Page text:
View of Moon limb with Earth rising on the horizon. Footprints as an evidence of people being there or great forgery. Collage. Elements of this image furnished by NASA.

Artemis Passes Moon, NASA Predicts Lunar-Dwelling Humans Before Decade Ends

NASA’s Artemis 1 Orion spacecraft aced a close moon flyby on Monday. The space agency is planning a sustained human presence on the lunar surface before the decade is out as a gateway to landing humans on Mars.

NASA’s Artemis 1 Orion spacecraft aces its close moon flyby

At 7:44 a.m. ET., On Monday, November 21, NASA’s Artemis 1 Orion spacecraft aced its close moon flyby, zooming within only 80 miles above the lunar surface, as well as completing a crucial engine burn needed to continue its historic mission, reported.

The engine burn “sent Orion close enough to the lunar surface to leverage the moon’s gravitational force, and swing the spacecraft once around the moon toward entry into a distant retrograde orbit,” said NASA’s Sandra Jones during a live stream on Monday.

The Orion capsule was out of contact for 34 minutes during the maneuver, as it took place on the far side of the moon, where radio signals cannot reach. After the signal returned, the spacecraft sent back an image of the Earth, while NASA says the mission has “exceeded expectations,” the BBC reported.

The uncrewed Orion spacecraft of NASA’s Artemis 1 mission launched last Wednesday morning, November 16.

NASA says humans could be living on the moon before the decade ends

One of the goals of the Artemis program seeks to establish a sustained human presence on the moon, as well as putting an orbiting lunar outpost called “the gateway” in place, CNN reported.

“We want to stay on the lunar surface and learn on the lunar surface so that we can get the most science and know how we’re going to go to Mars,” said Jim Free, associate administrator for NASA’s Exploration Systems Development Mission Directorate.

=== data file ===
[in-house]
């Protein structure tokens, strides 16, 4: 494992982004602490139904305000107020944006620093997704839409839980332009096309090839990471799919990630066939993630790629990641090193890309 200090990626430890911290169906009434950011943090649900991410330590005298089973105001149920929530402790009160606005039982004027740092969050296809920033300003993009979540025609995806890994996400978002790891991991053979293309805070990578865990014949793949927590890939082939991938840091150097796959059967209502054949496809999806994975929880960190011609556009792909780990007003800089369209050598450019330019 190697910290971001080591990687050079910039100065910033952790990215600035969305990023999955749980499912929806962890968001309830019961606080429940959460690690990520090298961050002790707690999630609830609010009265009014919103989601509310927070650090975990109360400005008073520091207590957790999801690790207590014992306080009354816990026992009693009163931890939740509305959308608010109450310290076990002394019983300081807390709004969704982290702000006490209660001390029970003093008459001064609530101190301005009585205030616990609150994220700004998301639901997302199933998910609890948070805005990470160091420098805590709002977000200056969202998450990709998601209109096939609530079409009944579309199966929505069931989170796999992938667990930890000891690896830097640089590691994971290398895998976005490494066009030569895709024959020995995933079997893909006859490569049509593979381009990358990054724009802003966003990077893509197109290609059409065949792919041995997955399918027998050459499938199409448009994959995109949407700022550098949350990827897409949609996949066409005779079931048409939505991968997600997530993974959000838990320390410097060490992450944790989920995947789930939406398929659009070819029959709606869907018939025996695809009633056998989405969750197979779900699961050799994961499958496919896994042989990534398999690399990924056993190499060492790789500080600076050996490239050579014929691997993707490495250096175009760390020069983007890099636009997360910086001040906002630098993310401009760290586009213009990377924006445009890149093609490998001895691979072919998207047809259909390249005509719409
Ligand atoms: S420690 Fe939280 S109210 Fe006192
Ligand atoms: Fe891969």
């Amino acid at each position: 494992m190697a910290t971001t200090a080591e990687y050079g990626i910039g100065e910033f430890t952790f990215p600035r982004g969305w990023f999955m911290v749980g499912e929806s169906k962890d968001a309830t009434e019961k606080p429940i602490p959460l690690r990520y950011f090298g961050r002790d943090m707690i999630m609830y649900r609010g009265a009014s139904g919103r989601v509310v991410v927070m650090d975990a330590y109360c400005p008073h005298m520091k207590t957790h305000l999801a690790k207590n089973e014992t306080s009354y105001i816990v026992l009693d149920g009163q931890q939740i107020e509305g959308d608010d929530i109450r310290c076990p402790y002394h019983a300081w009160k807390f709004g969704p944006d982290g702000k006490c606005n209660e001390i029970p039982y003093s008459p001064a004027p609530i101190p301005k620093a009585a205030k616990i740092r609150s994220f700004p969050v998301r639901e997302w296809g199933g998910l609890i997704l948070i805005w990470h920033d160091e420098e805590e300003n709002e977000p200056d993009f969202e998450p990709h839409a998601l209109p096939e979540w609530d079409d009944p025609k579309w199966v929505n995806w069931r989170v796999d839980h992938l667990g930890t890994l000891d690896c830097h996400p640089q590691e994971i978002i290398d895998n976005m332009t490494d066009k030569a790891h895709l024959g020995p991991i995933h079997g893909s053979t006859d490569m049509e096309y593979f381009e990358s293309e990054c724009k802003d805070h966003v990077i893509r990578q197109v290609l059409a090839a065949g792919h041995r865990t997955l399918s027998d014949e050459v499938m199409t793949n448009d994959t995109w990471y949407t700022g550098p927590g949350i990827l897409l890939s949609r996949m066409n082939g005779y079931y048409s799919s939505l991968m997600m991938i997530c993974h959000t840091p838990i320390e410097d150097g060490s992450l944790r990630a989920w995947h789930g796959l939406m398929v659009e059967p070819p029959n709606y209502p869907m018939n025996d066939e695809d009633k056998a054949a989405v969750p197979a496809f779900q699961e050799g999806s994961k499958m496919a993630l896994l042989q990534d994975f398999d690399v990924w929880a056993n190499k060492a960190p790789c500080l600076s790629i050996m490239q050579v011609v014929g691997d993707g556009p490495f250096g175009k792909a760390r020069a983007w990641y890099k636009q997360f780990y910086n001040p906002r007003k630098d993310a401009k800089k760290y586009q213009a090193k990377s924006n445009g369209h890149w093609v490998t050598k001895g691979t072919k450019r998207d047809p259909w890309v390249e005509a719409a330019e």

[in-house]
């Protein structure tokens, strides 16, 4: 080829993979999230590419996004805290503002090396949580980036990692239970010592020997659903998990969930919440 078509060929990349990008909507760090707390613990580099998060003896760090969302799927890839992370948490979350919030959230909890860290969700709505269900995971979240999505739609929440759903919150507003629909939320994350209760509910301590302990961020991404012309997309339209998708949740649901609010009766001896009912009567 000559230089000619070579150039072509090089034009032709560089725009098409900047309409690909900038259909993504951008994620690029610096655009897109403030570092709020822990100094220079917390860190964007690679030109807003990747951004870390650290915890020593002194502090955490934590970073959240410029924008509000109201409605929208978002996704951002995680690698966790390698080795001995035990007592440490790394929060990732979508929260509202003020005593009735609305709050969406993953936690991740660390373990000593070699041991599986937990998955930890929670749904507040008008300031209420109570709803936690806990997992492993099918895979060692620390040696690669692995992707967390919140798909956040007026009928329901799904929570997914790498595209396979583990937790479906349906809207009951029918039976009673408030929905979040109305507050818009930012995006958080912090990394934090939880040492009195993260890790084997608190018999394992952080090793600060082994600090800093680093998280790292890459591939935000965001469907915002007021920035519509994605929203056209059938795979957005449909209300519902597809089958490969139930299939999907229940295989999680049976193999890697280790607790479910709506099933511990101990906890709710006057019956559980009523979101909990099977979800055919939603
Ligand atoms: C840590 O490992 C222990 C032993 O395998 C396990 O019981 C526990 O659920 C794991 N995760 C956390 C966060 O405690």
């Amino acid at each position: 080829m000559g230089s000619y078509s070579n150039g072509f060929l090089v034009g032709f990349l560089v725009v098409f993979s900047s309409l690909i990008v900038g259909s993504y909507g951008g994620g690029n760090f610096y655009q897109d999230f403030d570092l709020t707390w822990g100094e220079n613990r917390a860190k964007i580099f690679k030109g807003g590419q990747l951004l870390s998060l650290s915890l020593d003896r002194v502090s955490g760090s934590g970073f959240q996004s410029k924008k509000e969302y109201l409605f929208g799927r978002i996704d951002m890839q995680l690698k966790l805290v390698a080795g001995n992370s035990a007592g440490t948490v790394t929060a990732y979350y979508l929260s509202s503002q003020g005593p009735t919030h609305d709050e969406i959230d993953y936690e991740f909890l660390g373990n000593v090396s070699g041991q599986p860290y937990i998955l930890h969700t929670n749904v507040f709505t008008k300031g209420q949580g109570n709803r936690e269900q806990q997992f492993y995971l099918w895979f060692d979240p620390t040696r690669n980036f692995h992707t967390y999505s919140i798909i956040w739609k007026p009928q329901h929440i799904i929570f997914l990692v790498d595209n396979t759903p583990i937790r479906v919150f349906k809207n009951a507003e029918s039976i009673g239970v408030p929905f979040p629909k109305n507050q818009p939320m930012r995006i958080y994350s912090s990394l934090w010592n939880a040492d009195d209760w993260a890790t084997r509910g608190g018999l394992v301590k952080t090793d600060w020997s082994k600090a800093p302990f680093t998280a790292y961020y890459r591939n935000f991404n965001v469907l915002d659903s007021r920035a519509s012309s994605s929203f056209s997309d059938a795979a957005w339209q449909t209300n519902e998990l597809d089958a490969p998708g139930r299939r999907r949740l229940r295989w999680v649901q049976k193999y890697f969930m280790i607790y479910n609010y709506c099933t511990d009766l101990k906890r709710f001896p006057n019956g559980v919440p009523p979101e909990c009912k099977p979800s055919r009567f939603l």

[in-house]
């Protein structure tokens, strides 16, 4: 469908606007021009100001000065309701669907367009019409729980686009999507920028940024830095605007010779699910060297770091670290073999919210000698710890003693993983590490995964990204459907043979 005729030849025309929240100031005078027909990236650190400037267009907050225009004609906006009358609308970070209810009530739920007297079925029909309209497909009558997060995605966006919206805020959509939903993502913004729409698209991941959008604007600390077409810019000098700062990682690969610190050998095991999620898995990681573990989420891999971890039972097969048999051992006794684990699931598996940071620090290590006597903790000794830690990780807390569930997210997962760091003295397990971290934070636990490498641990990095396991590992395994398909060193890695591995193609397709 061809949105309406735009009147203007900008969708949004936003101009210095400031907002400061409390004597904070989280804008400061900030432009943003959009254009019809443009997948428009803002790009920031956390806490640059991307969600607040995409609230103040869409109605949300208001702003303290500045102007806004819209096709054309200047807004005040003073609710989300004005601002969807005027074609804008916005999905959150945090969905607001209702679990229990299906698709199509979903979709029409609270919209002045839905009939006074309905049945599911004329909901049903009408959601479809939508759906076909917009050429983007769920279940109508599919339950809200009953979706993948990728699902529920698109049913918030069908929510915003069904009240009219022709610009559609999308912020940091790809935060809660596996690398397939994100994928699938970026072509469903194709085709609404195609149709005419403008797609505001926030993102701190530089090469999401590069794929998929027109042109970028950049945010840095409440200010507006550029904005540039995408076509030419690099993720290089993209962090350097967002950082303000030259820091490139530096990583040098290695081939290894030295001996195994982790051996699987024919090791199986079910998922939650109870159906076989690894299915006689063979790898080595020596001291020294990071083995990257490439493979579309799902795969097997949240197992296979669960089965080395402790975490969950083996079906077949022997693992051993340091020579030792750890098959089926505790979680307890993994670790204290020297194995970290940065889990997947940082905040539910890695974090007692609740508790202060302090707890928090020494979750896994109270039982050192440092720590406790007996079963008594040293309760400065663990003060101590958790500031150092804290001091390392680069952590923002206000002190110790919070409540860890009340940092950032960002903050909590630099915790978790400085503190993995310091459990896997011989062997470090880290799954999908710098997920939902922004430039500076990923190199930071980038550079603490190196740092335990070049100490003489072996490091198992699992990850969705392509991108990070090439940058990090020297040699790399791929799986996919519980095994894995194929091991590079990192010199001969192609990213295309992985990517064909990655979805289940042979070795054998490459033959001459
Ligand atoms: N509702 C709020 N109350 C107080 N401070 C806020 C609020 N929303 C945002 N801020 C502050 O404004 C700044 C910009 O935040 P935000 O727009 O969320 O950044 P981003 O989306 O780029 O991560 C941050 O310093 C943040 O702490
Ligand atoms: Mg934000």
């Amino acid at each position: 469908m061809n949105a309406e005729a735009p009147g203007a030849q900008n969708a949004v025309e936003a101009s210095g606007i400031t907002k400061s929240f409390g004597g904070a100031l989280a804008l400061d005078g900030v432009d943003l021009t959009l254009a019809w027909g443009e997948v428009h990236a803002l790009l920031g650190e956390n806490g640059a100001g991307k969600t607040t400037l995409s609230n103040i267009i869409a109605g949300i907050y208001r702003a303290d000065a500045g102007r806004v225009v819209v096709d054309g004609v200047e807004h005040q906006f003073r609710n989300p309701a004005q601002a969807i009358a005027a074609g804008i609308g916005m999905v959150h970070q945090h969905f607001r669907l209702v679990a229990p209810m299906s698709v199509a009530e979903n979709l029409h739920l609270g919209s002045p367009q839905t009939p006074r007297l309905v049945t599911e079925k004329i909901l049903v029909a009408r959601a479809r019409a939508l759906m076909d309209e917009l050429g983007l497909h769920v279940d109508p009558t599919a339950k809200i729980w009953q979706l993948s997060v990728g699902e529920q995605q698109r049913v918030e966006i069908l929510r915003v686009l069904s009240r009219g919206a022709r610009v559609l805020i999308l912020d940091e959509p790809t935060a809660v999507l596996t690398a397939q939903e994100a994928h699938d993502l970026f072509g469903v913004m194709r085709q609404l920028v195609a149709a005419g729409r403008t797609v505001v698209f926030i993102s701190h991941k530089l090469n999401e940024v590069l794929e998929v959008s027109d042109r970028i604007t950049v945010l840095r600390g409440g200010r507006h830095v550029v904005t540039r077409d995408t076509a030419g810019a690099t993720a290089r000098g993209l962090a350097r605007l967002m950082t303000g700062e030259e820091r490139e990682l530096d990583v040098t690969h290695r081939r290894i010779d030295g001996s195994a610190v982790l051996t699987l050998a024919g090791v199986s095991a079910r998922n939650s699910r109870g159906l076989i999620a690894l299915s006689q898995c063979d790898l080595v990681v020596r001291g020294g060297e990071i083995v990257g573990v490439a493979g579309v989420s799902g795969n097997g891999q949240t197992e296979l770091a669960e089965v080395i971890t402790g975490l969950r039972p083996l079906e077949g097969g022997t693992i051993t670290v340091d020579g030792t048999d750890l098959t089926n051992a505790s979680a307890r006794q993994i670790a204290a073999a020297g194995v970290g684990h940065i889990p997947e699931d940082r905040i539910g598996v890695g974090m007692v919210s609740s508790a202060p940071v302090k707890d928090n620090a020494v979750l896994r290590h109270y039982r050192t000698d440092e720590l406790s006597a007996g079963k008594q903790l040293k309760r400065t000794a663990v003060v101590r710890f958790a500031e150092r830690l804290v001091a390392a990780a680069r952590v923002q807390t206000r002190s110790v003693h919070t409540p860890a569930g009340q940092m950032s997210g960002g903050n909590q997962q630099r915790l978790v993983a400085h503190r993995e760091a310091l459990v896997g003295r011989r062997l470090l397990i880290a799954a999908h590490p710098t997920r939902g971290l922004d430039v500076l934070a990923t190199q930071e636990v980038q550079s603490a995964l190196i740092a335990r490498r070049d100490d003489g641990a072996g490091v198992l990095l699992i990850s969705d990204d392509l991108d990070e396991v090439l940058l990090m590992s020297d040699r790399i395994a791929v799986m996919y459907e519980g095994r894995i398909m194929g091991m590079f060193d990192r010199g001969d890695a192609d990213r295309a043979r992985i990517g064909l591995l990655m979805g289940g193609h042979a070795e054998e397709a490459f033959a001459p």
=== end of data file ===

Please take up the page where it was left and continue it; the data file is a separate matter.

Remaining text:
The Artemis II, scheduled for 2024, will follow a similar path taken by Artemis I, which involves circling the moon at a wider distance than any of the Apollo missions.

In late 2025, the Artemis III mission plans to land the first woman and the next man at the moon’s south pole, with one of those being a person of color. The landing will occur at the moon’s South Pole, where NASA believes permanently shadowed regions may harbor ice and other resources that could sustain astronauts during long moonwalks.

“On Apollo, we did incredible science at the equator,” said Free. “This time, we’re going to the South Pole.”

Space station and ‘power tower’ rover to land on the moon by 2025

Another of NASA’s plans is to establish a “charger” rover that could supply power to robots deployed to explore shaded craters on the south pole of the moon as part of expanding lunar infrastructure to be established by 2025, reported.

Scientists believe these permanently shadowed craters, with their unspoiled interiors, could contain evidence of the solar system’s past. NASA also aims to establish a space station orbiting the moon by the end of this decade.